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What a night along the Gulf Coast! Severe storms and a tornado warning had us scrambling to the Chevy. Although the storms moved on earlier this morning, the coast remained in a wind advisory for most of the day. We made a trip to the beach to see the waves. Surprisingly, the beach was deserted except for a few birds and this crazy photographer!
Finding new roads in Texas… although this one leads straight into the Gulf of Mexico!
If you enjoy state parks and find yourself traveling in the Florida Panhandle, don’t forget to check out Big Lagoon State Park. The park consists of over 600 acres of land located near beautiful Perdido Key and the Gulf of Mexico. There are five miles of nature trails to enjoy the birds and other wildlife. And if hiking isn’t your thing, they have a wooden boardwalk and observation deck a short distance from a parking area. In addition to hiking and birding, the park is a great place for photography, bicycling, fishing or beach-combing.
Big Lagoon State Park also offers a boat ramp, canoe launch, picnic pavilions, amphitheater and campground. The campground will accommodate rigs up to 4o’; however, be wary if you have a Big Rig as some sites may require some effort to back-in.
Entrance to the park is $6 per vehicle (up to 8 people) and use of the boat launch is $12 (up to 8 people). The park is open every day from 8AM to sunset.
No, it’s not snow! Just sugary white sand along the Gulf Coast. 🙂
Gulf State Park is a series of parks located in Gulf Shores and Orange Beach (AL). If the two miles of snowy white beaches along the Gulf of Mexico isn’t enough water for you, the park area also includes access to a 900 acre lake. From picnic areas to fishing piers and cottages to tennis courts, Gulf State Park is a great place to visit if you find yourself along the coast.
The park is located between Hwy. 180 and Hwy. 182, depending on which entrance/facility you are visiting. Entrances fees also vary per location. The beach access points in Orange Beach are free, yet the ones in Gulf Shores are currently $5 per vehicle.
For more information on Gulf State Park, please visit their website at: http://alapark.com/GulfState/
If you haven’t visited your local U.S. National Park recently, don’t forget that September 28, 2013 is a fee-free day. In celebration of National Public Lands Day, most parks will be free. To find a park near you visit: http://www.nps.gov/findapark/feefreeparks.htm and click on “Find a Park” in the top left corner.
For those smart enough not to cancel their reservation along the Florida Gulf this summer – they were in for a treat. Most of the summer saw warm temps, sunny days and plenty to do without a lot of crowds!
One of the things we enjoyed doing the last several weeks is visit some of the “forgotten” lighthouses along Florida’s Gulf Coast.
Within an 80-mile stretch off of Highway 98, you can visit four spectacular lighthouses. Starting westward at Port St. Joe, there is Cape San Blas lighthouse. There is a fee if you would like to climb it.
After returning to Highway 98 and heading eastward, you are in for a treat on your journey to Cape St. George lighthouse on St. George Island. This lighthouse is visible from the bridge and has a wonderful park and keeper’s cottage. There is also a fee to climb this lighthouse.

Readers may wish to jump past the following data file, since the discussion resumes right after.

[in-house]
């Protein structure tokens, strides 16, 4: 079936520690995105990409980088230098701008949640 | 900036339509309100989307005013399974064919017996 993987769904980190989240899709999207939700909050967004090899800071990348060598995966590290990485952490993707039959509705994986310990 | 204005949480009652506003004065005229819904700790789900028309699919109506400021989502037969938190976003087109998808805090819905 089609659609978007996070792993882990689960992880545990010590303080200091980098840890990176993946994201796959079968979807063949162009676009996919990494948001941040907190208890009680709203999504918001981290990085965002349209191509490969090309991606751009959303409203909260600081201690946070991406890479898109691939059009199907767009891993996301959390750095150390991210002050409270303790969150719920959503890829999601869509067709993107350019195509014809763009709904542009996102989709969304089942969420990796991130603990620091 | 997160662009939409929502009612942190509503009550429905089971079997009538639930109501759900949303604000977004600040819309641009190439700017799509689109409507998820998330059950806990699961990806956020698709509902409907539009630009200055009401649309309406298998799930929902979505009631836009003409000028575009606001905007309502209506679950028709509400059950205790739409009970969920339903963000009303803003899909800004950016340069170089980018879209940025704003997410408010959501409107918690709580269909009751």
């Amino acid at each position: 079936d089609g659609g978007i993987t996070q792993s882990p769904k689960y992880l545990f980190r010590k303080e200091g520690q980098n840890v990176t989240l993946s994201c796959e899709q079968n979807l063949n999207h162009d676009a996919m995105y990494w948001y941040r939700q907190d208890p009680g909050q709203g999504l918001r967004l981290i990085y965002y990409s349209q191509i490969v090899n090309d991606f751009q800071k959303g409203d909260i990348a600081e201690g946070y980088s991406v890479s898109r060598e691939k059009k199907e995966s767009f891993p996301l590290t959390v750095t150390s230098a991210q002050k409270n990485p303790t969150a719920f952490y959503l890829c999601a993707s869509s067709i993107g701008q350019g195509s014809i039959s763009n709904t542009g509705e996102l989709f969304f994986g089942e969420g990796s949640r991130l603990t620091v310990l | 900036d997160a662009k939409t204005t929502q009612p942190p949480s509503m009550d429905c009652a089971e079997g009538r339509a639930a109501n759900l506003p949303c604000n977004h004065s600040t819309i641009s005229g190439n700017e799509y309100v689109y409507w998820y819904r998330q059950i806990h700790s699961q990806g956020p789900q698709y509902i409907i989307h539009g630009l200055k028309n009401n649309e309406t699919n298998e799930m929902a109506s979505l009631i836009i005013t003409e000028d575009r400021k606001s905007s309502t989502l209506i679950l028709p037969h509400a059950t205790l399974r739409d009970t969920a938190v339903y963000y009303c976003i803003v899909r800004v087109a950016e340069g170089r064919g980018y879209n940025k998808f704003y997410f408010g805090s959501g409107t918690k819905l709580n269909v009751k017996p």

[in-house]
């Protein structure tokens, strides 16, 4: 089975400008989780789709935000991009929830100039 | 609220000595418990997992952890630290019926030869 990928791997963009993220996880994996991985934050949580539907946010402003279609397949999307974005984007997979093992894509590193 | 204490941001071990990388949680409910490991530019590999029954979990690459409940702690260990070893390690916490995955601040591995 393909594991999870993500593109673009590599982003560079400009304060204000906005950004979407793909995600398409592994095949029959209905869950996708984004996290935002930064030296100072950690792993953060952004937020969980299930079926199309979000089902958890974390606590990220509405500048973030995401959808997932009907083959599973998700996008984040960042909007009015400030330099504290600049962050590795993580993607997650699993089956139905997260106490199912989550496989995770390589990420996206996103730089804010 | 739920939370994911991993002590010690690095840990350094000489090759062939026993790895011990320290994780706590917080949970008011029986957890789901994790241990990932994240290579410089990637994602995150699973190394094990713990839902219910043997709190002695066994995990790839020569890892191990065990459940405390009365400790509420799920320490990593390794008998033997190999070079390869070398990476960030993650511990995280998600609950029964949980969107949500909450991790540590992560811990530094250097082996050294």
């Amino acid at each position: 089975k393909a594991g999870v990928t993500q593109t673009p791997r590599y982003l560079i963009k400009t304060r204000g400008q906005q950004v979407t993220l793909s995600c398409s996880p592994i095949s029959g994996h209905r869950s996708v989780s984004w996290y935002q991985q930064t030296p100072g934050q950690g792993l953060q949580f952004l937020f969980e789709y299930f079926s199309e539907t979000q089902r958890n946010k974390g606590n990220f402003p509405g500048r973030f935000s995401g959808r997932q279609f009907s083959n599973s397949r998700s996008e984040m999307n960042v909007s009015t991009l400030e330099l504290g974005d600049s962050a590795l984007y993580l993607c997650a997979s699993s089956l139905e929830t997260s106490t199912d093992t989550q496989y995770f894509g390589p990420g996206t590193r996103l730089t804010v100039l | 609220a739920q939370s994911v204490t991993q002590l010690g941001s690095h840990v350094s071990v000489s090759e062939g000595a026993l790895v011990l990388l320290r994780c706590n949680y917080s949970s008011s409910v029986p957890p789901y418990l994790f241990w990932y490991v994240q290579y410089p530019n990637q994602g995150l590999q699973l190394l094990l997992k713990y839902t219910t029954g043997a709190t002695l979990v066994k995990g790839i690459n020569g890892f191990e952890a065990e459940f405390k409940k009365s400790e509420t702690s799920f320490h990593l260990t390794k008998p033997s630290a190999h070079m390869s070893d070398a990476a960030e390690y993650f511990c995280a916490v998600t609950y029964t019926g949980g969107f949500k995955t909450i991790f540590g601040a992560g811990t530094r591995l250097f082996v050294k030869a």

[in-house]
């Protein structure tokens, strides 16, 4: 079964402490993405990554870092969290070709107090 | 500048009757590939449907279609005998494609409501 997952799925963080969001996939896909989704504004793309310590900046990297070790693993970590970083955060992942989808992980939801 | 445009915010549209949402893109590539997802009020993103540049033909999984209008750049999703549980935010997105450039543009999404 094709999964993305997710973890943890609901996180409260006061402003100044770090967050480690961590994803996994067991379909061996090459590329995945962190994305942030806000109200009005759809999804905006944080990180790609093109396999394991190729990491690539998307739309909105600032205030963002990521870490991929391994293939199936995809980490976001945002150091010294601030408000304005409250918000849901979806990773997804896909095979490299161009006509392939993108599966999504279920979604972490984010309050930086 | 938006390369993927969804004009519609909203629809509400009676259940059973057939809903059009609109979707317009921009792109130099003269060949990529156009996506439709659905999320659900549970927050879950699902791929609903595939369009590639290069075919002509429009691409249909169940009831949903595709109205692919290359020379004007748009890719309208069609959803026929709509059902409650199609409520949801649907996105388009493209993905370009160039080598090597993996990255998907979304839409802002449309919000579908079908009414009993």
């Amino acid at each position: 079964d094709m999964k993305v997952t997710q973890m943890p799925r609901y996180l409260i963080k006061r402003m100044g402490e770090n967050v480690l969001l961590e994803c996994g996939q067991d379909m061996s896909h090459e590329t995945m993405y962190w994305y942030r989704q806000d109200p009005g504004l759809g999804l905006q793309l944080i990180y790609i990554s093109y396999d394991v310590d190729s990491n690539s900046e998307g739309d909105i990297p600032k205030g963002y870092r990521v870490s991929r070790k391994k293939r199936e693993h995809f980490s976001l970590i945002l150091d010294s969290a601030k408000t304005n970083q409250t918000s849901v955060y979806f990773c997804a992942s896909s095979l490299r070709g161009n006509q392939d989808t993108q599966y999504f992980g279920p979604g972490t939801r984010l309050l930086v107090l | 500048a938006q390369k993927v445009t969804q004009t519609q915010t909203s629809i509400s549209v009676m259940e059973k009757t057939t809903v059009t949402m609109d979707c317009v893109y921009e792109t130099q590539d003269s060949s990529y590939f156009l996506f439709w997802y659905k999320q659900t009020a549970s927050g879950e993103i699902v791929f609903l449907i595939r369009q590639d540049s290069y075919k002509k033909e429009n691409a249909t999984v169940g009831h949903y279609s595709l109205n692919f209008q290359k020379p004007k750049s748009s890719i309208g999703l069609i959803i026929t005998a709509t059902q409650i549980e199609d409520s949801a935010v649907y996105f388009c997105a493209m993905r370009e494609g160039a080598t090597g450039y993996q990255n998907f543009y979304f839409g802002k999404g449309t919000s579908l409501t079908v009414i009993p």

Heading eastward on Highway 98 once again (okay, maybe after we had ice cream cones across the street from the Cape St. George lighthouse), we found ourselves enjoying the view so much we actually drove by the Crooked River lighthouse just west of Carrabelle. So make sure you pay attention to the historic signs and banners as you approach Carrabelle. This lighthouse has a cute little museum and a wonderful gift shop. There is a fee to climb it, however you can only climb it on certain days.
After Crooked River lighthouse, continue eastward to the St. Marks National Wildlife Refuge. The lighthouse is actually inside the refuge and the main road actually dead-ends at the lighthouse. There is day-use fee for admission through the refuge. You can only climb the lighthouse during special events. However, there is an observation deck which gives you an amazing view of the area and great photos ops (like the photo I took above).
If planning to visit all these amazing lighthouses in one day, I recommend you leave early in the morning so you have ample time to visit the lighthouse gift shops and museums. If you intend to climb, wear sturdy walking shoes or sneakers. Most lighthouses have strict policies regarding open-toed shoes and sandals.
This is Florida and even folks in the best shape will find themselves breathless on a lighthouse climb. Take your time and if anyone in your party is not climbing, give them your purse or backpack to help lighten your load. Stopping at windows (especially open ones), can give you a nice rest stop. Just be mindful of the rules regarding right-of-way for stairwell traffic.
If you are staying west of Port. St. Joe, don’t forget that all these lighthouses are in the Eastern Standard Time Zone.
PLEASE NOTE: There is no parking at any of these locations to handle a RV. You could take a smaller motorhome to St. Marks and Cape St. George, however, you may find parking and turn-around space limited during busy times.
Detailed information and driving directions to these lighthouses can be found at a great website called Lighthouse Friends. http://www.lighthousefriends.com/